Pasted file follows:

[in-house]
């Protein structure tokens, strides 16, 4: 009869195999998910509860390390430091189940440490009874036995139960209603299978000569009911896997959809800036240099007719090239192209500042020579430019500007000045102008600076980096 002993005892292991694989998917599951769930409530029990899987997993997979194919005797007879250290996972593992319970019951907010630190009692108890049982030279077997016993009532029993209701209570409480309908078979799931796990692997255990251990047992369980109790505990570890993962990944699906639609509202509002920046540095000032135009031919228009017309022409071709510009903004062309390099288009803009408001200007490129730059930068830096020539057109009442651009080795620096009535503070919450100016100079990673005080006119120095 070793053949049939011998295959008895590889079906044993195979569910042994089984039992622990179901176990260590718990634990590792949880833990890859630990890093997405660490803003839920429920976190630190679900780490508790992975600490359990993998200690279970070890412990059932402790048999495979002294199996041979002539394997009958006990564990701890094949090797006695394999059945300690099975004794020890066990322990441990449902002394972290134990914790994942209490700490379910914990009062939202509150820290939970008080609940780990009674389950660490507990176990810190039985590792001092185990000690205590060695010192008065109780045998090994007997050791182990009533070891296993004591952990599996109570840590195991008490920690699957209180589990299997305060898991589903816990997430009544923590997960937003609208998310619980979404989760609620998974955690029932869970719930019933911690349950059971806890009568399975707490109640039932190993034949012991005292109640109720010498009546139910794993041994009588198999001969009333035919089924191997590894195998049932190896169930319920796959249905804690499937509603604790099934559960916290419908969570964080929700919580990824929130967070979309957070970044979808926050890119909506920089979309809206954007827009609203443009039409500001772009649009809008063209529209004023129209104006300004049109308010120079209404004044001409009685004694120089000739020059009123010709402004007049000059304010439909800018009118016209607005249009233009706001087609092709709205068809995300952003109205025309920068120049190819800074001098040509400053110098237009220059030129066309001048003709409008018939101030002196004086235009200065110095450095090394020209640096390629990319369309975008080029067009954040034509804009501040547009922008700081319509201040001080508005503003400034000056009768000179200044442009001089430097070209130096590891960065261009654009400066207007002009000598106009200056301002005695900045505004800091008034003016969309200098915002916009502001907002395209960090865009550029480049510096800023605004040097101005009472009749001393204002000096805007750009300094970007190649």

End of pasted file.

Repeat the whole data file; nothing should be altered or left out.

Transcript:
[in-house]
């Protein structure tokens, strides 16, 4: 009869195999998910509860390390430091189940440490009874036995139960209603299978000569009911896997959809800036240099007719090239192209500042020579430019500007000045102008600076980096 002993005892292991694989998917599951769930409530029990899987997993997979194919005797007879250290996972593992319970019951907010630190009692108890049982030279077997016993009532029993209701209570409480309908078979799931796990692997255990251990047992369980109790505990570890993962990944699906639609509202509002920046540095000032135009031919228009017309022409071709510009903004062309390099288009803009408001200007490129730059930068830096020539057109009442651009080795620096009535503070919450100016100079990673005080006119120095 070793053949049939011998295959008895590889079906044993195979569910042994089984039992622990179901176990260590718990634990590792949880833990890859630990890093997405660490803003839920429920976190630190679900780490508790992975600490359990993998200690279970070890412990059932402790048999495979002294199996041979002539394997009958006990564990701890094949090797006695394999059945300690099975004794020890066990322990441990449902002394972290134990914790994942209490700490379910914990009062939202509150820290939970008080609940780990009674389950660490507990176990810190039985590792001092185990000690205590060695010192008065109780045998090994007997050791182990009533070891296993004591952990599996109570840590195991008490920690699957209180589990299997305060898991589903816990997430009544923590997960937003609208998310619980979404989760609620998974955690029932869970719930019933911690349950059971806890009568399975707490109640039932190993034949012991005292109640109720010498009546139910794993041994009588198999001969009333035919089924191997590894195998049932190896169930319920796959249905804690499937509603604790099934559960916290419908969570964080929700919580990824929130967070979309957070970044979808926050890119909506920089979309809206954007827009609203443009039409500001772009649009809008063209529209004023129209104006300004049109308010120079209404004044001409009685004694120089000739020059009123010709402004007049000059304010439909800018009118016209607005249009233009706001087609092709709205068809995300952003109205025309920068120049190819800074001098040509400053110098237009220059030129066309001048003709409008018939101030002196004086235009200065110095450095090394020209640096390629990319369309975008080029067009954040034509804009501040547009922008700081319509201040001080508005503003400034000056009768000179200044442009001089430097070209130096590891960065261009654009400066207007002009000598106009200056301002005695900045505004800091008034003016969309200098915002916009502001907002395209960090865009550029480049510096800023605004040097101005009472009749001393204002000096805007750009300094970007190649």